In another R&D biomed project, I saw the design for a UV light treatment to decontaminate blood unfold. This treatment was a game changer in countries where blood supply is in short demand and where a high percentage of the population is infected with blood-borne diseases such as malaria. Now instead of rejecting tainted donor blood, technicians can clean all blood and place it in the blood bank for general use. Among other treatments, this company was also developing immunotherapy to train white blood cells to attack cancer cells as well as designing the devices needed to inject and infuse cell therapies.
Not all projects are on inanimate objects. Holsteins today are responsible for the majority of milk and dairy products consumed in the U.S. The bloodline of Holsteins in the U.S. can be traced to 10 breeds that generate the most productive traits. Dairy farmers need two things, female cows and a good production line: the greater the availability of female cows, the greater the production.
Roughly ninety percent of dairy breeding is through artificial insemination. During the semen collection process, scientists at Colorado State University (CSU) in Fort Collins, Colo., used a laser to separate semen so that 70% of the semen collected contained X, or female, chromosomes. After proving the concept, the technology was used by a company in Texas, where in visiting the facility, I witnessed cattle breeding. The lucky bulls were breeding naturally while the unlucky bulls (the vast majority) were subjected to, well, let’s say, less natural semen collection procedures before the technology was used in isolating and storing female semen. That’s education on the job.
A great deal of U.S. research comes from software companies, where deploying effective technologies that change how we live and what we see in the digital space happens at hyper-speed. One company I worked with built a marketplace for online advertising. They were able to boil down market economics and efficiencies into algorithms that drive sales for some of the nation’s largest companies. I learned their secret sauce of how targeting ads show up on my browser when I search for, say, blenders.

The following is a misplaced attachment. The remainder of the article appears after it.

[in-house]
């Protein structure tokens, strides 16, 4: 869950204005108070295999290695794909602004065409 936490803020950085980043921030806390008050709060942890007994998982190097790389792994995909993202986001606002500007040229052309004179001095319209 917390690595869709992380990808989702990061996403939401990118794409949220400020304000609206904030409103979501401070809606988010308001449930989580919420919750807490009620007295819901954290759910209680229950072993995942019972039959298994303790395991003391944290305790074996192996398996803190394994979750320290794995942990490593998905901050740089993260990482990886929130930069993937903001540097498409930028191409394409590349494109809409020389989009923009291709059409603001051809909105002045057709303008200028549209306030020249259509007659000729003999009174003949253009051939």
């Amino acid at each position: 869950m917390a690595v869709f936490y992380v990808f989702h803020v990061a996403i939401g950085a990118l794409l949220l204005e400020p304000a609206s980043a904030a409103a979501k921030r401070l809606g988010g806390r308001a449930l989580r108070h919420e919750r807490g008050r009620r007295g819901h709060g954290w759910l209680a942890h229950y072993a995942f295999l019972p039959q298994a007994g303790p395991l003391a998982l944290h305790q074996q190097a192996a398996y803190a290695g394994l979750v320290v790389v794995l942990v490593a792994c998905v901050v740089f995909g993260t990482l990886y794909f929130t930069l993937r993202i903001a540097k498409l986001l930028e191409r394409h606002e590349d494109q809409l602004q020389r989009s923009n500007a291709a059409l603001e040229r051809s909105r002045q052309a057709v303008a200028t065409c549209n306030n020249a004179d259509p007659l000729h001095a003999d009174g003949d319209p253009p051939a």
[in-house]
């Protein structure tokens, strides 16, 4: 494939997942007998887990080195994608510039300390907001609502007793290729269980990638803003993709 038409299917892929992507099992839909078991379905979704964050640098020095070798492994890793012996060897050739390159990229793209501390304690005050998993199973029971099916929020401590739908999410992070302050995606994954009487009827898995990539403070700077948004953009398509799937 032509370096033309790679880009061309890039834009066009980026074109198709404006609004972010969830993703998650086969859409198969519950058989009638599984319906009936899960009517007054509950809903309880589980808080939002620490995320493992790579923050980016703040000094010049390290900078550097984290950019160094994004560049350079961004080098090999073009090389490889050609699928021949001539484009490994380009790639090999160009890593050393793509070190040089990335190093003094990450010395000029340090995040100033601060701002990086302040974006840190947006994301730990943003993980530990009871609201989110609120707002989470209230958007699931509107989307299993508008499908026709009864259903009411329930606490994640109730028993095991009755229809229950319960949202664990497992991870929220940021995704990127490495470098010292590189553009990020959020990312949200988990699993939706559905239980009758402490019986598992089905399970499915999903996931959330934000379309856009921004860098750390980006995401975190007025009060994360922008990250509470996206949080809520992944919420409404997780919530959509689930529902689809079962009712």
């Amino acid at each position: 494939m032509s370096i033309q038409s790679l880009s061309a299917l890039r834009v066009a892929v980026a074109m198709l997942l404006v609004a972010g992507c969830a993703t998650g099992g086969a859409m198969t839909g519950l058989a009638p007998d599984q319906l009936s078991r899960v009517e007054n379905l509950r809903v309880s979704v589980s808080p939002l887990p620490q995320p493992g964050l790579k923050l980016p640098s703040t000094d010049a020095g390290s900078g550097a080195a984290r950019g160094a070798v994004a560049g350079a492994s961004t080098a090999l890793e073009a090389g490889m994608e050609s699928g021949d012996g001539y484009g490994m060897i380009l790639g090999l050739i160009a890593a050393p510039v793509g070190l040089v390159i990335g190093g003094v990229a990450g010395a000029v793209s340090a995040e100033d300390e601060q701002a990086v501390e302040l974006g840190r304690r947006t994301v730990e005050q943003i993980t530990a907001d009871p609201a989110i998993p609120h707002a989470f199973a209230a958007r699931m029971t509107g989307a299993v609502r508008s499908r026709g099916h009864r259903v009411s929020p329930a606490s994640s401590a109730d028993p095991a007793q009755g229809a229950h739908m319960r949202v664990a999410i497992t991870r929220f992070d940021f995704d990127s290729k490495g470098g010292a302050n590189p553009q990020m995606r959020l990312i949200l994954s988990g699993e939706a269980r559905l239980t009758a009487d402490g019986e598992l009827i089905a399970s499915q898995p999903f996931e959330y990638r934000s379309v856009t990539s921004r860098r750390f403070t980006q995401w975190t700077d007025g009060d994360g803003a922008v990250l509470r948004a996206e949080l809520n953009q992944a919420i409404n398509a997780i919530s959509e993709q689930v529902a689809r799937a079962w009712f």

In few other fields would I have the chance to work with so many innovative companies, engineering firms, and government entities using off-label designs and workflows to create new and improved products, services, and processes. While I can only share stories of products that have been in the market for some time, there are so many U.S. companies working on proprietary R&D that will help us live better, fight disease, and do all manner of things that we as bystanders can only dream about.
In upcoming years, as the pace of innovation increases and dynamic companies sidelined by COVID-19 ramp back up, we will see companies spring forward with a pipeline of innovation. It will be an inspiring world to see, first-hand.
Jamie Overberg, a partner at TaxOps Minimization, has been observing the hard sciences at work on U.S. soil at innovative companies, engineering firms, and government entities for over 20 years as she executes, manages, and writes about all aspects of R&D credits. She can be reached at firstname.lastname@example.org.